I had the privilege over 15 years ago to go through Dale Carnegie training while working as the marketing and membership director at the local Chamber of Commerce in my hometown. It was such an honor to be exposed to such amazing principles and tools at such an early age.
While cleaning out my bookshelf yesterday, I came across the my Dale Carnegie’s Golden Book. This very tiny pocket-size pamphlet is filled with wisdom that I felt I would share with you today either as a reminder or for the first time. So enjoy and start applying something today.
Become a friendlier Person
- Don’t criticize, condemn or complain
- Give honest, sincere appreciation.
- Arouse in the other person an eager want.
- Become genuinely interested in other people.
- Remember that a person’s name is to that person the sweetest and most important sounds in any language.
- Be a good listener. Encourage others to talk about themselves.
- Talk in terms of the other person’s interests.
- Make the other person feel important – and do it sincerely.
Win People to Your Way of Thinking
- The only way to get the best of an argument is to avoid it.
- Show respect for the other person’s opinion. Never say, “you’re wrong.”
- If you are wrong, admit it quickly and emphatically.
- Begin in a friendly way.
- Get the other person saying, “yes, yes immediately.
- Let the other person do a great deal of the talking.
- Let the other person feel that the idea is his or hers.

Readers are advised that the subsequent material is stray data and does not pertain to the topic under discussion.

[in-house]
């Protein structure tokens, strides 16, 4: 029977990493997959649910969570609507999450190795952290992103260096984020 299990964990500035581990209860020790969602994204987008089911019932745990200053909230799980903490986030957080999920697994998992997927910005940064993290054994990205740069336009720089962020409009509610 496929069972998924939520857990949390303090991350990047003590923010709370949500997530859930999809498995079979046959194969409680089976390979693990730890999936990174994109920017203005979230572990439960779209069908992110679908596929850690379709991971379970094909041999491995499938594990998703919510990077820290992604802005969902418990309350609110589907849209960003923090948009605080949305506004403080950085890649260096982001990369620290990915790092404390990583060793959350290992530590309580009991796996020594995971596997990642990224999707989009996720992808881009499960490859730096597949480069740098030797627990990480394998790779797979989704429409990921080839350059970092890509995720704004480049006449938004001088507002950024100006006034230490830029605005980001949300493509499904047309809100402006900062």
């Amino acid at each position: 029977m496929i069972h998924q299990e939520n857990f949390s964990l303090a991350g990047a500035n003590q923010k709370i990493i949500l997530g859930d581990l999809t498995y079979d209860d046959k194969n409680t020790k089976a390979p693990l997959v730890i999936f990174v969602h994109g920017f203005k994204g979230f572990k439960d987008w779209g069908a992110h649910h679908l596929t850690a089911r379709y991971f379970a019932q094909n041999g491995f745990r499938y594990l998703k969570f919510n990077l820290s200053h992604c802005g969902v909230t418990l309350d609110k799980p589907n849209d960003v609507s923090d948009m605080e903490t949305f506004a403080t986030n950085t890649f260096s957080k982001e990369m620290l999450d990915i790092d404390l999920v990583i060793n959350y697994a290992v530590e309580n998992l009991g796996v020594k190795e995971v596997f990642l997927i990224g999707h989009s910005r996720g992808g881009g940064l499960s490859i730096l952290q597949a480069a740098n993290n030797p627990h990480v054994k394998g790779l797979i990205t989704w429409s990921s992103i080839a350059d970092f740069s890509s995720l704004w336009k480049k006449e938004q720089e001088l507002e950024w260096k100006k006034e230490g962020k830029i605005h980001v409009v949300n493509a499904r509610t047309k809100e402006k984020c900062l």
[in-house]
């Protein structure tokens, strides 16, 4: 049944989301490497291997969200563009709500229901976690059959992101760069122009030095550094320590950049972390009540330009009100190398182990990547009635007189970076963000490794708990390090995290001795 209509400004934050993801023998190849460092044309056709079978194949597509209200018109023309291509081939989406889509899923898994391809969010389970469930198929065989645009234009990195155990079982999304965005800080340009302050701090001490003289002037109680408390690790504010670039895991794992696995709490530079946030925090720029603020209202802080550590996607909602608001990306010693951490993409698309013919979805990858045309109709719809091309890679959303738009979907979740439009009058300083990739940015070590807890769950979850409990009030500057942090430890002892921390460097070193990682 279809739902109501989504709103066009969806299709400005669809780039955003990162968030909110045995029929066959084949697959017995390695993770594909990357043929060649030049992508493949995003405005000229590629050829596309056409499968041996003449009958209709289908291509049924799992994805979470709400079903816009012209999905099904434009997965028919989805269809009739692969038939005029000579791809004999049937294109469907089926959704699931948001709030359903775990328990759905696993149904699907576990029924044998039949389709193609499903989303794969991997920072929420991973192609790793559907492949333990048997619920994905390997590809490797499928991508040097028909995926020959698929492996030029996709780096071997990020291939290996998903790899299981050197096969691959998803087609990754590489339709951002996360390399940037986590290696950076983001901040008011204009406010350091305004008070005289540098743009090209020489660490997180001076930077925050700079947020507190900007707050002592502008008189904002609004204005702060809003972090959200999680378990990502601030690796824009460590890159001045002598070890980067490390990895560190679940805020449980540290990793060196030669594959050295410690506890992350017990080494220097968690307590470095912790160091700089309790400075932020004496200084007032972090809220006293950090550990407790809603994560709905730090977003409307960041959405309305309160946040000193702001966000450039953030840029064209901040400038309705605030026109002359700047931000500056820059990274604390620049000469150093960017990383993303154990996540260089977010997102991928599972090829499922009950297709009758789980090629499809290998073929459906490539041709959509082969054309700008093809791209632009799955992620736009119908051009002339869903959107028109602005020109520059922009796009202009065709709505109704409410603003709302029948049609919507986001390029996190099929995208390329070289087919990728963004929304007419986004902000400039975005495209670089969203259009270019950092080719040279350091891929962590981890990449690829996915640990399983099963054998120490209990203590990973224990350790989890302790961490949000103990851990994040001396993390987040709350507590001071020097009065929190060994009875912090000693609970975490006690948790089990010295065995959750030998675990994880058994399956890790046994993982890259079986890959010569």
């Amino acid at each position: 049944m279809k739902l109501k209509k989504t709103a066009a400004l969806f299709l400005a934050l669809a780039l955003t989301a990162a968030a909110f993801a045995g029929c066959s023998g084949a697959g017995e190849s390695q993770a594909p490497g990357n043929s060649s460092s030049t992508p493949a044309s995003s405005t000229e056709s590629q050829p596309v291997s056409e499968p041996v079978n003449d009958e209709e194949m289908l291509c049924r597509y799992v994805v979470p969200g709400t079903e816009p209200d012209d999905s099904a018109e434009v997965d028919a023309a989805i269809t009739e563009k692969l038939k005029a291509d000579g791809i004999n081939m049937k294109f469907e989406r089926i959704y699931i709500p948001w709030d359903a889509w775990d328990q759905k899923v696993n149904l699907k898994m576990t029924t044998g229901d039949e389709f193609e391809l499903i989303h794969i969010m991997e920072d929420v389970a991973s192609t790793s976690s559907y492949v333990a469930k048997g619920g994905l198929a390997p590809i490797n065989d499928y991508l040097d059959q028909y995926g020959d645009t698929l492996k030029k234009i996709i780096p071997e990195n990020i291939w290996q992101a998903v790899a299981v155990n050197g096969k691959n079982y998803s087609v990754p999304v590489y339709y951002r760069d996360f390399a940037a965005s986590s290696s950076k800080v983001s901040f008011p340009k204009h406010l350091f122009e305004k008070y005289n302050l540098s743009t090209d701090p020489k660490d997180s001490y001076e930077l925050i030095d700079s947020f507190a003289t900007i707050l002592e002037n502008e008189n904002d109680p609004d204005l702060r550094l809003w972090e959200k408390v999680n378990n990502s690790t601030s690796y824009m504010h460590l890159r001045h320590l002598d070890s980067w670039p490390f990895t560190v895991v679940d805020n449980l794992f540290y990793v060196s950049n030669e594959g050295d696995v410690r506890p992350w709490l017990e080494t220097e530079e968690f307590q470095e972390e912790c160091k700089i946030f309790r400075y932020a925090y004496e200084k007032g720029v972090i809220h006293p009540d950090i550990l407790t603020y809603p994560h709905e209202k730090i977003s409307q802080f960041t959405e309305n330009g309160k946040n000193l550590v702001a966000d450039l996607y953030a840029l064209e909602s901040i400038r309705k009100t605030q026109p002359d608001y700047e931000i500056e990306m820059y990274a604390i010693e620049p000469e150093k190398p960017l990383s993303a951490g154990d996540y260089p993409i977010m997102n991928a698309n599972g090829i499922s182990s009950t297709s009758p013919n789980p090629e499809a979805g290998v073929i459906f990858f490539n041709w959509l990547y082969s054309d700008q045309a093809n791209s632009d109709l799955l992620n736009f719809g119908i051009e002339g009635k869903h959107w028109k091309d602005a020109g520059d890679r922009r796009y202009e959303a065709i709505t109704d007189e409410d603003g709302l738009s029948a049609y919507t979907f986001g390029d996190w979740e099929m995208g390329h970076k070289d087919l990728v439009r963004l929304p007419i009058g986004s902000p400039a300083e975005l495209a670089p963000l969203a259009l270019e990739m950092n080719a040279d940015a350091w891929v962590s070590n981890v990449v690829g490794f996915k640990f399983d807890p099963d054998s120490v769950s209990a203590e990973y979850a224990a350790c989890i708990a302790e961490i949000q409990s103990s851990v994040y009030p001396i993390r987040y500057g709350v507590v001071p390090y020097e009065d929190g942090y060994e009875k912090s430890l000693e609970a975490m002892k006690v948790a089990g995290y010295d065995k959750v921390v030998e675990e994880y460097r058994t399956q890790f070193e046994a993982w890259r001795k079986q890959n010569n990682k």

- Try honestly to see things from the other person’s point of view.
- Appeal to the nobler motives.
- Dramatize your ideas,
- Throw down a challenge.
Be a Leader
- Begin with praise and honest appreciation
- Call attention to people’s mistakes indirectly.
- Talk about your own mistakes before criticizing the other person.
- Ask questions instead of giving direct orders.
- Let the other person save face.
- Praise the slightest improvement and praise every improvement. Be “hearty in your approbation and lavish in your praise.”
- Give the other person a fine reputation to live up to.
- Use encouragement. Make the fault seem easy to correct.
- Make the other person happy about doing the thing you suggest.
During the Chick-fil-a Leadershipcast one of the speakers said, “I grew up in America speaking English and today my kids are growing up in the world speaking social.”
Even though we are growing up in a very different world then when Dale Carnegie first developed these principles over 100 years ago they are still applicable to life whether face to face or online. God Bless, Michelle
So which one(s) are you ready to apply? Do you already use some of these principles? I want to hear from you. Share your comment by clicking above.
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